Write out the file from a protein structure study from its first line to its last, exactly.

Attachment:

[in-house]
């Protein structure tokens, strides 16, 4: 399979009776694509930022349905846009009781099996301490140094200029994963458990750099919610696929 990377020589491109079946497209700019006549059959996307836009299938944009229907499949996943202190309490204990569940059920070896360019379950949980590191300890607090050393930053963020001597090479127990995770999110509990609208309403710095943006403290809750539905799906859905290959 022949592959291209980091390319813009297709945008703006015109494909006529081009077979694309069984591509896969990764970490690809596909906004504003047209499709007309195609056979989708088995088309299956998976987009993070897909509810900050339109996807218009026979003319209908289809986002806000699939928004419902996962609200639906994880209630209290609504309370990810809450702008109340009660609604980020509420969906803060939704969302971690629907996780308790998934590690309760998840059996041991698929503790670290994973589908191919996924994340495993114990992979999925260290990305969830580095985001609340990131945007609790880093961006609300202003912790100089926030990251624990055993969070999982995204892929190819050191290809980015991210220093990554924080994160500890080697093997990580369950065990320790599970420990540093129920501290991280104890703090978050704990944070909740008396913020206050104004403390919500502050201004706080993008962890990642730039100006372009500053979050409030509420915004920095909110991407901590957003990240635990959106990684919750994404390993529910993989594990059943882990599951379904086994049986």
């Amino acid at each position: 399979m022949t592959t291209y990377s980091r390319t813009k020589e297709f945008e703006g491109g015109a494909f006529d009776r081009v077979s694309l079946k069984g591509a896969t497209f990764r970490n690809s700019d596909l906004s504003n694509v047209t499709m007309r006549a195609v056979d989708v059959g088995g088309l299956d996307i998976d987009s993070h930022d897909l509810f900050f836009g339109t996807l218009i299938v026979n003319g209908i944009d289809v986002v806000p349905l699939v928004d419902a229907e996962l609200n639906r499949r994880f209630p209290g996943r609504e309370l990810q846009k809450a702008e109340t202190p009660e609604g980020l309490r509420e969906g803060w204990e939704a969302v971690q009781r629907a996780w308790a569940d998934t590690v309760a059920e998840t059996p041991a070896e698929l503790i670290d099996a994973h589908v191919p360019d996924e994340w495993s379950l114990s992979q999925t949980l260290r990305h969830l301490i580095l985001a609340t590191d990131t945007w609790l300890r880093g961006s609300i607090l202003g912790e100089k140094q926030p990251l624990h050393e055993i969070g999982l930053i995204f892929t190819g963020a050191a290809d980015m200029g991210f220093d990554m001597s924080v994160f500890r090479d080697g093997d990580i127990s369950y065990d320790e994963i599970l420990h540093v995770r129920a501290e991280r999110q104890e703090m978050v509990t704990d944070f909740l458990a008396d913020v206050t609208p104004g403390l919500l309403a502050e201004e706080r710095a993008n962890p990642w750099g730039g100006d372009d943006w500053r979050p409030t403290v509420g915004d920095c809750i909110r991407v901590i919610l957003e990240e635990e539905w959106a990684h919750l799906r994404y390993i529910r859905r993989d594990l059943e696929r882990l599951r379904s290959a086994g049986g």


[in-house]
């Protein structure tokens, strides 16, 4: 399979009776694509930022349905846009009781099996301490140094200029994963458990750099919610696929 990377020589491109079946497209700019006549059959996307836009299938944009229907499949996943202190309490204990569940059920070896360019379950949980590191300890607090050393930053963020001597090479127990995770999110509990609208309403710095943006403290809750539905799906859905290959 022949592959291209980091390319813009297709945008703006015109494909006529081009077979694309069984591509896969990764970490690809596909906004504003047209499709007309195609056979989708088995088309299956998976987009993070897909509810900050339109996807218009026979003319209908289809986002806000699939928004419902996962609200639906994880209630209290609504309370990810809450702008109340009660609604980020509420969906803060939704969302971690629907996780308790998934590690309760998840059996041991698929503790670290994973589908191919996924994340495993114990992979999925260290990305969830580095985001609340990131945007609790880093961006609300202003912790100089926030990251624990055993969070999982995204892929190819050191290809980015991210220093990554924080994160500890080697093997990580369950065990320790599970420990540093129920501290991280104890703090978050704990944070909740008396913020206050104004403390919500502050201004706080993008962890990642730039100006372009500053979050409030509420915004920095909110991407901590957003990240635990959106990684919750994404390993529910993989594990059943882990599951379904086994049986």
């Amino acid at each position: 399979m022949t592959t291209y990377s980091r390319t813009k020589e297709f945008e703006g491109g015109a494909f006529d009776r081009v077979s694309l079946k069984g591509a896969t497209f990764r970490n690809s700019d596909l906004s504003n694509v047209t499709m007309r006549a195609v056979d989708v059959g088995g088309l299956d996307i998976d987009s993070h930022d897909l509810f900050f836009g339109t996807l218009i299938v026979n003319g209908i944009d289809v986002v806000p349905l699939v928004d419902a229907e996962l609200n639906r499949r994880f209630p209290g996943r609504e309370l990810q846009k809450a702008e109340t202190p009660e609604g980020l309490r509420e969906g803060w204990e939704a969302v971690q009781r629907a996780w308790a569940d998934t590690v309760a059920e998840t059996p041991a070896e698929l503790i670290d099996a994973h589908v191919p360019d996924e994340w495993s379950l114990s992979q999925t949980l260290r990305h969830l301490i580095l985001a609340t590191d990131t945007w609790l300890r880093g961006s609300i607090l202003g912790e100089k140094q926030p990251l624990h050393e055993i969070g999982l930053i995204f892929t190819g963020a050191a290809d980015m200029g991210f220093d990554m001597s924080v994160f500890r090479d080697g093997d990580i127990s369950y065990d320790e994963i599970l420990h540093v995770r129920a501290e991280r999110q104890e703090m978050v509990t704990d944070f909740l458990a008396d913020v206050t609208p104004g403390l919500l309403a502050e201004e706080r710095a993008n962890p990642w750099g730039g100006d372009d943006w500053r979050p409030t403290v509420g915004d920095c809750i909110r991407v901590i919610l957003e990240e635990e539905w959106a990684h919750l799906r994404y390993i529910r859905r993989d594990l059943e696929r882990l599951r379904s290959a086994g049986g």